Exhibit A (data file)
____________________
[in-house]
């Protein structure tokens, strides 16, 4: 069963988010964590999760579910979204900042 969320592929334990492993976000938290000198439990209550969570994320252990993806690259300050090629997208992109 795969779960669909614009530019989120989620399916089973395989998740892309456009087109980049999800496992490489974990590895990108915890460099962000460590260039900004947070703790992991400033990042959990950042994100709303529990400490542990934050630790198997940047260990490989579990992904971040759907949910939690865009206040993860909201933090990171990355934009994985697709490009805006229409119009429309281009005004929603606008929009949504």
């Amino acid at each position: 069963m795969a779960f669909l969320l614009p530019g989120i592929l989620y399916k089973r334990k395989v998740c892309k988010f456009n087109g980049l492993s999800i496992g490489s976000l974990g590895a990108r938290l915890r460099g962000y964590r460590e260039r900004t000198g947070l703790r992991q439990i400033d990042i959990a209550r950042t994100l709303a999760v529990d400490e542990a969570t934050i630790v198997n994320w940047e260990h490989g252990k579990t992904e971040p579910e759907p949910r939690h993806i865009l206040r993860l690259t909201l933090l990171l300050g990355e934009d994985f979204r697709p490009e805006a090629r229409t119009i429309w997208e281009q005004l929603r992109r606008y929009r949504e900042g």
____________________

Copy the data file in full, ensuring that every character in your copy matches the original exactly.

[in-house]
């Protein structure tokens, strides 16, 4: 069963988010964590999760579910979204900042 969320592929334990492993976000938290000198439990209550969570994320252990993806690259300050090629997208992109 795969779960669909614009530019989120989620399916089973395989998740892309456009087109980049999800496992490489974990590895990108915890460099962000460590260039900004947070703790992991400033990042959990950042994100709303529990400490542990934050630790198997940047260990490989579990992904971040759907949910939690865009206040993860909201933090990171990355934009994985697709490009805006229409119009429309281009005004929603606008929009949504």
């Amino acid at each position: 069963m795969a779960f669909l969320l614009p530019g989120i592929l989620y399916k089973r334990k395989v998740c892309k988010f456009n087109g980049l492993s999800i496992g490489s976000l974990g590895a990108r938290l915890r460099g962000y964590r460590e260039r900004t000198g947070l703790r992991q439990i400033d990042i959990a209550r950042t994100l709303a999760v529990d400490e542990a969570t934050i630790v198997n994320w940047e260990h490989g252990k579990t992904e971040p579910e759907p949910r939690h993806i865009l206040r993860l690259t909201l933090l990171l300050g990355e934009d994985f979204r697709p490009e805006a090629r229409t119009i429309w997208e281009q005004l929603r992109r606008y929009r949504e900042g």